If this is the case, then I can see why some moral evils could be considered intrinsically wrong while others could not. However, I can also see how introducing a separation between the object and the end could create a very dangerous tendency toward moral relativism, at least on certain issues. Consider polygamy or incest. These things cannot be called objectively wrong (i.e. wrong by the object, inherently unsuited) because they were at different times permitted by God. But this seems to undermine any possible natural law argument against them. All that you have left is the argument from the end, which rests on conscience. In other words, such actions can't be morally undertaken if one believes them to be wrong, and those who accept the teaching of the Christian tradition must assent to the belief that they are (currently) wrong. If there were some kind of secularist push for polygamy or incest (or incestuous polygamy!), though, it seems like the natural lawyer would be incapable of answering them with more than vaguely probable arguments.
Or take the example of child marriage. Seemingly this is a disgusting and unnatural practice, but the object on its own (taking a wife capable of childbirth) appears to be without defect. Indeed, the practice was common throughout much of early Christian history. How would a natural lawyer respond to a hypothetical secularist push for child marriage, if at all? Or, to switch gears a bit, how could one use natural law to argue against envy? Seemingly the object of envy is a desire to possess what someone else has. But, as Aquinas mentions, this desire can manifest itself as envy or as "zeal". It seems impossible for natural law to get a foothold here, since the object is not inherently unsuited. How could a natural lawyer respond to a secularist push for envy, along the lines of Boris Johnson's recent speech?
I apologize if the above is confused or if the answers to my questions are obvious. I had to write it in a bit of a rush, and I'm still trying to pick up the pieces after my previous understanding of this topic was blown to bits.
Law's challenge stops the second one says that one won't take good in the world as prima facie prephilosophical evidence against an evil god (which the classical theist, and other theists for that matter, are free to do). Then all Law can do is insist on the evidential problem of evil, which is, of course, nothing new. It's a bit like an atheist Gish gallop.ReplyDelete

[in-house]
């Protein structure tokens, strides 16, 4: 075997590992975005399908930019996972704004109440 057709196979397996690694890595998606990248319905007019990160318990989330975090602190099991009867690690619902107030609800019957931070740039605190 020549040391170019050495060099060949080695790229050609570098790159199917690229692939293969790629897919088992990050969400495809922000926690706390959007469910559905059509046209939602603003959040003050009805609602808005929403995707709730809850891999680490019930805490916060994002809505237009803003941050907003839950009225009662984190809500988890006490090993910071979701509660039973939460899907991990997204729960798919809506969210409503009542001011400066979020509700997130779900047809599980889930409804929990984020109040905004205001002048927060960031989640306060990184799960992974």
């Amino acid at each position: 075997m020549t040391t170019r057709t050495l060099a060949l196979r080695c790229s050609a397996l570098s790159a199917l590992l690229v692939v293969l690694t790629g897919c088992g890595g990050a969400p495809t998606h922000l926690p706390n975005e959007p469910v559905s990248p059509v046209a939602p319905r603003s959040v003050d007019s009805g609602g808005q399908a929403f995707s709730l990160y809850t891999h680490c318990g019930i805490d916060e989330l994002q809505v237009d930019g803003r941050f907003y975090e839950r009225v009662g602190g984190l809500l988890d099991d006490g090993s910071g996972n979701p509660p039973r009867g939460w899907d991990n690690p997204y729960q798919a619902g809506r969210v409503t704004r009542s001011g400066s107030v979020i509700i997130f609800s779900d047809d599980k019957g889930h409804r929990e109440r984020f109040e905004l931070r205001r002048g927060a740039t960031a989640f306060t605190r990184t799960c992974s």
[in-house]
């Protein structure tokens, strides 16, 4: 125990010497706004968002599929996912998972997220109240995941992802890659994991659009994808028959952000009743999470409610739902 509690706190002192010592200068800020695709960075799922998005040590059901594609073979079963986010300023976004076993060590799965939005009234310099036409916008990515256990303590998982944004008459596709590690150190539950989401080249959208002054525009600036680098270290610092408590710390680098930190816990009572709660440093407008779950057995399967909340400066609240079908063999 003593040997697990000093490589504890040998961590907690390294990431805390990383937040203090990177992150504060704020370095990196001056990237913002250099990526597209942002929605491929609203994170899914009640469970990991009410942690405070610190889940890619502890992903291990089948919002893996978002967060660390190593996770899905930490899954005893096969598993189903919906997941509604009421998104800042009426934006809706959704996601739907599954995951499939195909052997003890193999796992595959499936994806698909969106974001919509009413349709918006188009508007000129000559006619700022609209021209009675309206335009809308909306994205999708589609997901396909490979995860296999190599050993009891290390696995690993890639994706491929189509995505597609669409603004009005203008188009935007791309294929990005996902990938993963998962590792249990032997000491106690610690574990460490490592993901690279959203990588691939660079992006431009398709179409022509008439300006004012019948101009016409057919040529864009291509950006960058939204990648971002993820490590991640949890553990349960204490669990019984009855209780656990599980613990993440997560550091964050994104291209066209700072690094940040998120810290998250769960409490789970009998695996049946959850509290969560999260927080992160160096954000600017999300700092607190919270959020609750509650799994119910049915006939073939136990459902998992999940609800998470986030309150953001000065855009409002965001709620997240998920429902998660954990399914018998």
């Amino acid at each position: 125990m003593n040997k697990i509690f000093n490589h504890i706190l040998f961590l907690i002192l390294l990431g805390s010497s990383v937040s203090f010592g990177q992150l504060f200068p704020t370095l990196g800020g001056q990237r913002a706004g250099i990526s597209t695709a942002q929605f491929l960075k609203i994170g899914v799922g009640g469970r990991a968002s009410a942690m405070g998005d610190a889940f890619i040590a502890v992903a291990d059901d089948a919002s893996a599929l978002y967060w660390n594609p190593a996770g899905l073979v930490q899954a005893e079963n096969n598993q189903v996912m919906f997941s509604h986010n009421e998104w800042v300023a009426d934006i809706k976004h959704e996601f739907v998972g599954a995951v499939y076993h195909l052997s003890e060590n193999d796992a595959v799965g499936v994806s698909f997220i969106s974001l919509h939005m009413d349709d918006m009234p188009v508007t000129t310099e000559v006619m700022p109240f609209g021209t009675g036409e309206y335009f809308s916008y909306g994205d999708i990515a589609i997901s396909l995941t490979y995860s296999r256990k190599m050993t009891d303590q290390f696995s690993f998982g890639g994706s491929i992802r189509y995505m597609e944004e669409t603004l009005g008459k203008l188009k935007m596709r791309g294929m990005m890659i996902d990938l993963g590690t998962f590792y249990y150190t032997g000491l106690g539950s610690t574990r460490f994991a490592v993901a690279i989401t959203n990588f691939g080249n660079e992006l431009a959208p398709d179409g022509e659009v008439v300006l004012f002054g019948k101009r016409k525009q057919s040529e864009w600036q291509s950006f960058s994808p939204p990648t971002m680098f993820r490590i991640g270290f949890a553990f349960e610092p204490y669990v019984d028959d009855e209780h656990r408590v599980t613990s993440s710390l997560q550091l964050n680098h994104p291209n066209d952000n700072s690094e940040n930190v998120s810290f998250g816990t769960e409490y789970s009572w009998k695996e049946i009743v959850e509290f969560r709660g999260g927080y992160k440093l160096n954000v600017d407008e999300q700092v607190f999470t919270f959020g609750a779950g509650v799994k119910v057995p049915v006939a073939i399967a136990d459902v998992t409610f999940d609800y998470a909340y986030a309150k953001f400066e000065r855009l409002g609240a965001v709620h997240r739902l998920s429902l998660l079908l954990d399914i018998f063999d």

On a random topic, which this post reminded me of, could anyone point me in the direction of an expose of Garrigou-Lagrange’s argument for the principle of sufficient reason by reductio ad absurdum to the principle of non-contraction which he gave in the first volume of his (really good) book God: His Existence and Nature? (If you’re taking requests for posts Dr. Feser, this would be mine)ReplyDelete
His argument is a little too subtle for my lights, so I would appreciate any explanation that anyone could provide.
Related to this side-topic, hands down my favorite line from the OP was this one, “The point of Garrigou-Lagrange’s Reality , it seems, was to provide a deceptively pious dust jacket within which to hide your copy of The Antichrist. Who knew?”
It’s just too classic!
It's possible that you already know about it, but just in case --there's been some discussion of precisely this recently at thomistica.net . All the people there are top-notch (they are not completely in agreement about how to evaluate the argument).
Thanks for the heads up, but I have already seen the discussion at Thomistica. (Feser linked to it awhile back)
Unfortunately, as far as I have seen, the commenters never really discuss the substance of the argument, but talk about its validity within the Thomistic framework and whether it borrows too much from Leibniz styled-rationalism.
The OP does discuss it briefly, but doesn’t really explore the argument any more than Lagrange did in his book, and so the OP didn’t really help my understanding any.
I tentatively think I have an understanding of it, but I’m a little unsure of the meaning of some of the terms. Specifically, I’m not sure what exactly Lagrange meant by “real relation.” Any further information you may have would be appreciated.
Rank, I really don't get your point. On the simple end, take this:ReplyDelete